On Thursday, several dating apps became the subjects of a House subcommittee investigation. The Chairman of the Subcommittee on Economic and Consumer Policy, Representative Raja Krishnamoorthi, sent letters requesting information regarding minors on the apps and the sale of third-party data. The letters were addressed to executives at Bumble, Grindr, The Meet Group, and the Match Group (owner of Match.com, Tinder, OkCupid, and Hinge). This new investigation suggests that lawmakers aren’t stopping at the biggest tech companies when it comes to regulating data collection and privacy.
Minors on dating apps — The identical letters cite reports about minors lying about their age and how predators exploit that, as well as the lack of screening processes for sex offenders on dating apps. The Meet Group recently announced a tool created in collaboration with Microsoft to “better detect, address and report online predators attempting to lure children for sexual purposes.” The tool is a mix of AI and human monitoring, but it’s entirely reactive, like Tinder's new panic button.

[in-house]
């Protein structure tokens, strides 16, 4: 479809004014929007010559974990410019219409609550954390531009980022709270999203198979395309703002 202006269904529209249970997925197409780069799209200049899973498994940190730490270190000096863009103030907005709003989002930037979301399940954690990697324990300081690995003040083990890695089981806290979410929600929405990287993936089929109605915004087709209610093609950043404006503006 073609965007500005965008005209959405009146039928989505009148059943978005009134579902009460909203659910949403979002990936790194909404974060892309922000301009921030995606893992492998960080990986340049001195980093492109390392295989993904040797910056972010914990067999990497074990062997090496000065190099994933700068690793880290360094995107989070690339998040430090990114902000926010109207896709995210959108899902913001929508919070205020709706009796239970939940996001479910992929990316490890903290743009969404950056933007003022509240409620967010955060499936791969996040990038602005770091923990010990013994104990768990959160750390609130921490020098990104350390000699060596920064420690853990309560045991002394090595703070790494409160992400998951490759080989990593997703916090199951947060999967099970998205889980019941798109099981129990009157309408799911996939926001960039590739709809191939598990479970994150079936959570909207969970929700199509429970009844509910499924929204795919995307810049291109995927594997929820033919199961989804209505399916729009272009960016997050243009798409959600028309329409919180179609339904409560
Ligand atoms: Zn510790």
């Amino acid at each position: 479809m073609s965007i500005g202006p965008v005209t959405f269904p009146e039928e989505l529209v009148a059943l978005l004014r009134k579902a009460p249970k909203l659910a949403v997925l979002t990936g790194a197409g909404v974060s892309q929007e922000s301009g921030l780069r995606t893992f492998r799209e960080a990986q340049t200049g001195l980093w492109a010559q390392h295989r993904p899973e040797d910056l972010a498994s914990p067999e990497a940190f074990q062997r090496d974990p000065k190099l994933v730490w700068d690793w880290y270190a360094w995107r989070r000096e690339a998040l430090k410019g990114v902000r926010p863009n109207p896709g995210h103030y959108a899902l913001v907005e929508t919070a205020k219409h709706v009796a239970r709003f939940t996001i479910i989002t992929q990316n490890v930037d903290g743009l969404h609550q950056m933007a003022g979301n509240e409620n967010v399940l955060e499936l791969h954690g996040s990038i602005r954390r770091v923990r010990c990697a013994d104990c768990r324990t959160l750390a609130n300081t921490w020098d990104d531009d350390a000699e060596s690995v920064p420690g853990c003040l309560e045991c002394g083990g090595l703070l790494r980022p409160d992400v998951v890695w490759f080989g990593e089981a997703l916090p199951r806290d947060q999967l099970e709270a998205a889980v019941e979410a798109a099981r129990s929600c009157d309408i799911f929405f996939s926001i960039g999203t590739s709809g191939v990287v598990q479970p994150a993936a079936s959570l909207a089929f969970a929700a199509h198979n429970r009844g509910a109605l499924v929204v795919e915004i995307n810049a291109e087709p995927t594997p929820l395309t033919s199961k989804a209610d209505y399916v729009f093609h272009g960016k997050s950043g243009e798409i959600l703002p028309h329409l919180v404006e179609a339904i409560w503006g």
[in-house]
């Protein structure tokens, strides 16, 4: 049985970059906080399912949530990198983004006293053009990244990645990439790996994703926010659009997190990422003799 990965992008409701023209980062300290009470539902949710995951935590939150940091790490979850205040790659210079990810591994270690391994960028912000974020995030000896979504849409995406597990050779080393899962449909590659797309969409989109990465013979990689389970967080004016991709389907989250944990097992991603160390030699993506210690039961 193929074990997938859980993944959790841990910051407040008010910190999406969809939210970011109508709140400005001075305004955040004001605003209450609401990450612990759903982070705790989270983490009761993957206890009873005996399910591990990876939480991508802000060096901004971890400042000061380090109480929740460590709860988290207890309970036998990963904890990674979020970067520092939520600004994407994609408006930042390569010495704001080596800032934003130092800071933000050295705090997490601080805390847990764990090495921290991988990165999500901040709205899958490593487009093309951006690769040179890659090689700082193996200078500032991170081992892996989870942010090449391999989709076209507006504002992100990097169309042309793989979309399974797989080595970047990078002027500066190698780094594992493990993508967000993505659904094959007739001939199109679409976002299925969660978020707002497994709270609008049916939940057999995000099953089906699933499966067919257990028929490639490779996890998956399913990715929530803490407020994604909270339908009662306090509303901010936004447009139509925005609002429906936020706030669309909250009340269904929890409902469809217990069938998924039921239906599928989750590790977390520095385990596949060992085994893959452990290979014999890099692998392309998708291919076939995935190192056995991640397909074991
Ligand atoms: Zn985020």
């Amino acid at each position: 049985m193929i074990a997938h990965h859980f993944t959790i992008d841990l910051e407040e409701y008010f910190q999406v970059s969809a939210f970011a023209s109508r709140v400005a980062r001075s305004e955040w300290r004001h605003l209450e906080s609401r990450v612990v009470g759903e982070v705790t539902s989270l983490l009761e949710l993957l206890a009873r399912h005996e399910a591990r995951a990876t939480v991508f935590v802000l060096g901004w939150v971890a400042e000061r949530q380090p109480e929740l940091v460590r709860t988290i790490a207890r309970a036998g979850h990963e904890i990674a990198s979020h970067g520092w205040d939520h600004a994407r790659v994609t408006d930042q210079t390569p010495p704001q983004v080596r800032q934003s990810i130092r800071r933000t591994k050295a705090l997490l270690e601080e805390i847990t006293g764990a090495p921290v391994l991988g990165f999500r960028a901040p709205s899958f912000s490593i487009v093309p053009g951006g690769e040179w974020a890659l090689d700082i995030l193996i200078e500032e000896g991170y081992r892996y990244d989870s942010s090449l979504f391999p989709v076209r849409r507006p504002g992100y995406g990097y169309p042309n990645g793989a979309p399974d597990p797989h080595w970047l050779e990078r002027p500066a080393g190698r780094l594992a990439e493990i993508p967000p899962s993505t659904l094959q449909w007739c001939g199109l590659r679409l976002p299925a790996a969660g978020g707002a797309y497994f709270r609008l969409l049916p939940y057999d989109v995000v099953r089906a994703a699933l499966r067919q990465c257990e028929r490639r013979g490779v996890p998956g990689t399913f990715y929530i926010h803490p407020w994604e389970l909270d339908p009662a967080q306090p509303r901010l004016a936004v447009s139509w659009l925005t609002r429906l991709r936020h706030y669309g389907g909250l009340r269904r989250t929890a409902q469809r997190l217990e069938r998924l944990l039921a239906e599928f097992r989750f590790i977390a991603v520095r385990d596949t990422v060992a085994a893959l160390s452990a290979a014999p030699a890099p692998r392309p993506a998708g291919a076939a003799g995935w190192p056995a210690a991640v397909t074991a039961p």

“Our concern about the underage use of dating apps is heightened by reports that many popular free dating apps permit registered sex offenders to use them, while the paid versions of these same apps screen out registered sex offenders,” reads Krishnamoorthi letter.
Some minors flock to these apps for hookups, but many genuinely seek to open their dating pool, especially if they’re exploring their sexuality. Think about the last time you signed up for one of these apps. The lack of a background check makes it easy to start swiping, but it also creates a breeding ground for bad actors.
If the only way to access that protection is by paying for a subscription, many teens aren’t able to do so. Even those who can afford it aren’t likely to want to deal with the card charges observed by their parents.
Third-party data — Okay, so let’s say Tinder starts screening users. How comfortable are you with Match Group having that much data? A recent report from the Norwegian Consumer Council confirms your fears — sensitive information ranging from your sexual orientation to your political views is sold or shared with third parties. And this is just from the self-reported app data. Tinder, Grindr, and OkCupid shared were specifically named in the report for sharing info like GPS locations.
But this goes beyond the existing advertising implications of data dissemination and GDPR compliance. With even more private information on the line, the way these companies handle this data could play a role in structuring proactive screening processes.